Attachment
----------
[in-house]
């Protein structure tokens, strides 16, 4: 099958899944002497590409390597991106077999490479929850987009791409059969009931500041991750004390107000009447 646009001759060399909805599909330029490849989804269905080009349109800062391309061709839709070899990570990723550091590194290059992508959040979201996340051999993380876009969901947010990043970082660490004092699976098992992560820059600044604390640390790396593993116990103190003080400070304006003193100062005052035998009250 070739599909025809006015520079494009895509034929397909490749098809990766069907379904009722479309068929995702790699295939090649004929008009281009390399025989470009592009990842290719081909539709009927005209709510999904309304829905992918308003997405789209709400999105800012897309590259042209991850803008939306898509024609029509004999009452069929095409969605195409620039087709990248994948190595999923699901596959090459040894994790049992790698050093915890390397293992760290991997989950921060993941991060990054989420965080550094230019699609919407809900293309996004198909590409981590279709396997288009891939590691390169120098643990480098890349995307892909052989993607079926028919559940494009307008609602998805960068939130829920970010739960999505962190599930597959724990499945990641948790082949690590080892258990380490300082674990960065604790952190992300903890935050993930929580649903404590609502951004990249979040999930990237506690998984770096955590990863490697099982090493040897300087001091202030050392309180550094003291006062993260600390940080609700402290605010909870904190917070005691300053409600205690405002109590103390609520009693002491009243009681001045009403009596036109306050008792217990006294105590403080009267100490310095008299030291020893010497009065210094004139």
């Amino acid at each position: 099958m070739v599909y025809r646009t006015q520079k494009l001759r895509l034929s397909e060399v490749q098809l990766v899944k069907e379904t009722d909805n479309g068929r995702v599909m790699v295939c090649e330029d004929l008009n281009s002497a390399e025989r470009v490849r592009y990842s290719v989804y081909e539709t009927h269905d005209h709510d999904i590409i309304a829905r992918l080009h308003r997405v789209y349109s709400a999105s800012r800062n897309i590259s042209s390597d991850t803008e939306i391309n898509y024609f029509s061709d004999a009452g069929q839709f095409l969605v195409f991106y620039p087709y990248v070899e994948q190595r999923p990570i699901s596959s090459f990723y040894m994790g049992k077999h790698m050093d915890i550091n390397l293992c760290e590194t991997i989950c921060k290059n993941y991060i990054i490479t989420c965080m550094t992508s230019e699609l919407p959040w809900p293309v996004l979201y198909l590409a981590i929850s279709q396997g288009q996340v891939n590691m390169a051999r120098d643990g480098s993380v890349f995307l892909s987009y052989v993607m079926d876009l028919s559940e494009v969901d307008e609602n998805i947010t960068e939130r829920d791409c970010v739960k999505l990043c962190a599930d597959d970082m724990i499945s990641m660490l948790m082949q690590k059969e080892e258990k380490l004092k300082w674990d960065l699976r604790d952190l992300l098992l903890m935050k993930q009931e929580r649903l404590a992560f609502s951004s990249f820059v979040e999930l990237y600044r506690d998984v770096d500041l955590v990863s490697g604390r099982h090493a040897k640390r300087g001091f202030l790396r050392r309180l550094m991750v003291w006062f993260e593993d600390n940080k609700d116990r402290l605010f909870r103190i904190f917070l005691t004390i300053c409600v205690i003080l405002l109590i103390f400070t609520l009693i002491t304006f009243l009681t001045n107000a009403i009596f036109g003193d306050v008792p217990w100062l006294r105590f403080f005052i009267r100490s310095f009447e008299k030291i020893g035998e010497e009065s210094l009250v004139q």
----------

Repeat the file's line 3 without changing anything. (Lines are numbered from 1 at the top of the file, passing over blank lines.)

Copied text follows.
């Amino acid at each position: 099958m070739v599909y025809r646009t006015q520079k494009l001759r895509l034929s397909e060399v490749q098809l990766v899944k069907e379904t009722d909805n479309g068929r995702v599909m790699v295939c090649e330029d004929l008009n281009s002497a390399e025989r470009v490849r592009y990842s290719v989804y081909e539709t009927h269905d005209h709510d999904i590409i309304a829905r992918l080009h308003r997405v789209y349109s709400a999105s800012r800062n897309i590259s042209s390597d991850t803008e939306i391309n898509y024609f029509s061709d004999a009452g069929q839709f095409l969605v195409f991106y620039p087709y990248v070899e994948q190595r999923p990570i699901s596959s090459f990723y040894m994790g049992k077999h790698m050093d915890i550091n390397l293992c760290e590194t991997i989950c921060k290059n993941y991060i990054i490479t989420c965080m550094t992508s230019e699609l919407p959040w809900p293309v996004l979201y198909l590409a981590i929850s279709q396997g288009q996340v891939n590691m390169a051999r120098d643990g480098s993380v890349f995307l892909s987009y052989v993607m079926d876009l028919s559940e494009v969901d307008e609602n998805i947010t960068e939130r829920d791409c970010v739960k999505l990043c962190a599930d597959d970082m724990i499945s990641m660490l948790m082949q690590k059969e080892e258990k380490l004092k300082w674990d960065l699976r604790d952190l992300l098992l903890m935050k993930q009931e929580r649903l404590a992560f609502s951004s990249f820059v979040e999930l990237y600044r506690d998984v770096d500041l955590v990863s490697g604390r099982h090493a040897k640390r300087g001091f202030l790396r050392r309180l550094m991750v003291w006062f993260e593993d600390n940080k609700d116990r402290l605010f909870r103190i904190f917070l005691t004390i300053c409600v205690i003080l405002l109590i103390f400070t609520l009693i002491t304006f009243l009681t001045n107000a009403i009596f036109g003193d306050v008792p217990w100062l006294r105590f403080f005052i009267r100490s310095f009447e008299k030291i020893g035998e010497e009065s210094l009250v004139q």